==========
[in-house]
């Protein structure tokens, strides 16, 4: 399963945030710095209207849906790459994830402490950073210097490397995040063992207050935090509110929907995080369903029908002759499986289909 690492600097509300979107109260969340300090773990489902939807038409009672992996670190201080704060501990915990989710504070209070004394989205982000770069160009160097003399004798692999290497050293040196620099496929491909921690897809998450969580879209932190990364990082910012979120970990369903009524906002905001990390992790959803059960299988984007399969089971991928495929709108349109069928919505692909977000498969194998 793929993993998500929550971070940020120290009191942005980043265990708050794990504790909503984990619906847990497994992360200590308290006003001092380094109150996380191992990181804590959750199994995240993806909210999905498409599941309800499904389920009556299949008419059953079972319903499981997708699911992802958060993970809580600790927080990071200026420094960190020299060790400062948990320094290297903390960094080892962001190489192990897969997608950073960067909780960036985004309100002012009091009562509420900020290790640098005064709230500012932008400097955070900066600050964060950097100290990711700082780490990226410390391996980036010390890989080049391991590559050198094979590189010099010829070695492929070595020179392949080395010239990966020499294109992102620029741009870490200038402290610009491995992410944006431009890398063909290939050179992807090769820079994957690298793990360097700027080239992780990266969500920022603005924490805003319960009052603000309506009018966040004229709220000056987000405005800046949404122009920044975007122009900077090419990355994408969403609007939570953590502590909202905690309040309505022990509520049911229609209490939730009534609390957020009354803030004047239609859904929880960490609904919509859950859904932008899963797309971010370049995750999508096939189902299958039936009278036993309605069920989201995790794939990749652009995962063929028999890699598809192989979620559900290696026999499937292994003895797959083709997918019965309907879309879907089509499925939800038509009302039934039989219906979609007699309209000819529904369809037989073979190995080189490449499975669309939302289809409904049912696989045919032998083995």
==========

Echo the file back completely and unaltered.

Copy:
[in-house]
């Protein structure tokens, strides 16, 4: 399963945030710095209207849906790459994830402490950073210097490397995040063992207050935090509110929907995080369903029908002759499986289909 690492600097509300979107109260969340300090773990489902939807038409009672992996670190201080704060501990915990989710504070209070004394989205982000770069160009160097003399004798692999290497050293040196620099496929491909921690897809998450969580879209932190990364990082910012979120970990369903009524906002905001990390992790959803059960299988984007399969089971991928495929709108349109069928919505692909977000498969194998 793929993993998500929550971070940020120290009191942005980043265990708050794990504790909503984990619906847990497994992360200590308290006003001092380094109150996380191992990181804590959750199994995240993806909210999905498409599941309800499904389920009556299949008419059953079972319903499981997708699911992802958060993970809580600790927080990071200026420094960190020299060790400062948990320094290297903390960094080892962001190489192990897969997608950073960067909780960036985004309100002012009091009562509420900020290790640098005064709230500012932008400097955070900066600050964060950097100290990711700082780490990226410390391996980036010390890989080049391991590559050198094979590189010099010829070695492929070595020179392949080395010239990966020499294109992102620029741009870490200038402290610009491995992410944006431009890398063909290939050179992807090769820079994957690298793990360097700027080239992780990266969500920022603005924490805003319960009052603000309506009018966040004229709220000056987000405005800046949404122009920044975007122009900077090419990355994408969403609007939570953590502590909202905690309040309505022990509520049911229609209490939730009534609390957020009354803030004047239609859904929880960490609904919509859950859904932008899963797309971010370049995750999508096939189902299958039936009278036993309605069920989201995790794939990749652009995962063929028999890699598809192989979620559900290696026999499937292994003895797959083709997918019965309907879309879907089509499925939800038509009302039934039989219906979609007699309209000819529904369809037989073979190995080189490449499975669309939302289809409904049912696989045919032998083995």